CHARLESTON — Indiana’s Supreme Court is weighing whether to take up a lawsuit over a parking lot brawl that left Eric Porterfield blinded years before he became a controversial West Virginia delegate.
The central question is how much responsibility a pub like Cavanaugh’s Sports Bar & Eatery has to its patrons once they leave — and when that responsibility kicks in.
The Indiana Supreme Court heard arguments on Tuesday morning to consider whether to hear a full appeal after two lower levels of the Indiana court system denied summary judgment on behalf of the bar.
Porterfield was severely injured in a 3 a.m. fight in 2006 outside the bar. A friend who accompanied Porterfield made an objectionable comment to a female patron as the crowd was leaving and wound up in a fight with the woman’s boyfriend and others. Porterfield got into the fight and had his eyes gouged, a permanent injury.
Porterfield’s personal injury lawsuit contends the bar failed to take reasonable care for his safety.
Porterfield went on to move to Princeton, West Virginia, opened a religious organization called “Blind Faith Ministries” and, in 2018, ran for the House of Delegates. He came in second in a three-seat race in the General Election and became the second blind person to serve in West Virginia’s Legislature.
Once seated as a delegate, he generated controversy.
During a committee meeting, Porterfield claimed that LGBTQ rights organizations are “the most socialist group in this country.” Porterfield in a subsequent newspaper interview said “LGBTQ is a modern-day version of the Ku Klux Klan.” And then when a television interviewer asked what he would do if he found out his children were gay, Porterfield responded he would “make sure they could swim.”
His distant but life-altering personal history was the subject of discussion by Indiana Supreme Court justices on Tuesday morning.
Over a little less than an hour at a hearing held before an audience of students at Indiana’s Parke Heritage High School, justices asked questions about what responsibility the bar had after its patrons exited to the parking lot outside.
When the brawl happened, Cavanaugh’s Sports Bar & Eatery was closing for the night and employees directed patrons to the exits. Porterfield was among several customers who wound up in the parking lot brawl.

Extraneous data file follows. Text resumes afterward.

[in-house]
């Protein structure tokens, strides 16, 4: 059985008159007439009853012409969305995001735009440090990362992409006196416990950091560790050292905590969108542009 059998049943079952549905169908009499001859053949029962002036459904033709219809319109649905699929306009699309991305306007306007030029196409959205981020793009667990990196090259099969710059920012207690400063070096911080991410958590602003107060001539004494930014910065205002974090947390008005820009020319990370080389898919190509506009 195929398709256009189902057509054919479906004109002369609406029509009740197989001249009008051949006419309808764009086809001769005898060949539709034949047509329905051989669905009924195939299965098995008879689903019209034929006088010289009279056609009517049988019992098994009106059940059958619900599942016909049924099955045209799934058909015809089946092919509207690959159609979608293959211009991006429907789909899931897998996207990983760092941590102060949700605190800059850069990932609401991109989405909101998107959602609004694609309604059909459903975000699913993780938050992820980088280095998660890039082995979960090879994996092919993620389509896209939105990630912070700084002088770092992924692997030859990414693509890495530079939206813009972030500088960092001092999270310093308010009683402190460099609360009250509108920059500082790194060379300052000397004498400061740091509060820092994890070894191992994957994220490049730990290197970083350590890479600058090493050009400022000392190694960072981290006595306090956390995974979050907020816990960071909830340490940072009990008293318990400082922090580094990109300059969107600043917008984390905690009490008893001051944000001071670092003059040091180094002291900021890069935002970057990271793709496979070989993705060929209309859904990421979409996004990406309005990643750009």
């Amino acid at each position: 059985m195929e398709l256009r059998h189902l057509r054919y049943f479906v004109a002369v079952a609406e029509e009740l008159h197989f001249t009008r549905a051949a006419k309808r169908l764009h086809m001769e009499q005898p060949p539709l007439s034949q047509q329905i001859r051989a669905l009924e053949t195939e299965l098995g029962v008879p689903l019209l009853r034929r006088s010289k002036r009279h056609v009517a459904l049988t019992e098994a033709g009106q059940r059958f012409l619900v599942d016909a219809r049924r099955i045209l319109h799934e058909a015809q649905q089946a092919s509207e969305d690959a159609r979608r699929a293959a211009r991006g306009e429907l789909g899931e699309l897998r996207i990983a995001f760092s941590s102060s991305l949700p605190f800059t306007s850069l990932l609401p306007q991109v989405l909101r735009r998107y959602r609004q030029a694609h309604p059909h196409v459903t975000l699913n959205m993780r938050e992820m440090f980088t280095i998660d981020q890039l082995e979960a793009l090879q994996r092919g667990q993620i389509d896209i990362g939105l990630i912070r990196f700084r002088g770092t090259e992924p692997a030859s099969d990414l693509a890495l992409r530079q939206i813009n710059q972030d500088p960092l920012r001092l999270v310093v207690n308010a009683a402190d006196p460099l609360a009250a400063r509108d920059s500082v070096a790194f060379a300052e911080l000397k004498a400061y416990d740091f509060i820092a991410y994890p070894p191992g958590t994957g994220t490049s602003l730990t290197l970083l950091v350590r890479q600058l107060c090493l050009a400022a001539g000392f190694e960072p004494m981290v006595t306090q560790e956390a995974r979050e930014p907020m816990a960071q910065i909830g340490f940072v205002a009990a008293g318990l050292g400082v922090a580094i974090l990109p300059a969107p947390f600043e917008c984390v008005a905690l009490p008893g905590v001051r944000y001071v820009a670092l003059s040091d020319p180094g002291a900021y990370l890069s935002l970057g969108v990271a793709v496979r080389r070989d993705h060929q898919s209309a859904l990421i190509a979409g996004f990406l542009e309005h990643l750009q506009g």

Lawyers for Cavanaugh’s have claimed that the bar had no duty to protect Porterfield because its managers and staff had no way of knowing patrons would behave violently after leaving. According to testimony, the fight was among five similar incidents at the bar.
Many of the questions that justices asked lawyers for Cavanaugh’s and for Porterfield dealt with precedents in similar legal cases.
But the justices also dove into practical matters such as whether security guards should have been alert to trouble outside.
“What about your two security guys?” asked Justice Loretta Rush. “If they saw the fight go on and then Mr. Porterfield got pummeled, would there be some assumption of duty while they were there? I mean, did they have any duty if those security employees of Cavanaugh’s saw this plaintiff get injured?”
Christopher Cody, a lawyer for Cavanaugh’s, responded that there’s no indication the security guards saw the brawl. Moreover, he said, it happened quickly and surprised even the participants.
Justice Steven David asked how much time a bar would need to be considered responsible for a fight involving its patrons outside.
“So is it your position that had this fight gone on for 20 seconds, 30 seconds, at some point in time that it would have been unreasonable had not the bar done something to break that up?”
Cody agreed that factors like the duration and how loud the fight got should be considered in determining the bar’s responsibility.
Justice David followed up by asking whether a different crime would be considered by the same factors: “So the brief duration of a sexual assault in the parking lot — you have the same position, it just kind of depends on how long that sexual assault transpires before the bar has any obligation?”
Porterfield’s lawyer, Leon Sarkisian, said the prior fights at the bar should have given the owners a strong indication that there was an ongoing problem.
“My feeling is and our feeling is that if a parking lot or bar is a site where there can be rowdy behavior, not only do we have a duty to intervene but a duty to prevent, a duty of deterrence, perhaps somebody out in the parking lot,” Sarkisian told justices.
Sarkisian went on to say that is “because of what we’ve said about bars. Bars are locations where fights can happen in parking lots. It’s 3 in the morning. People have been drinking.”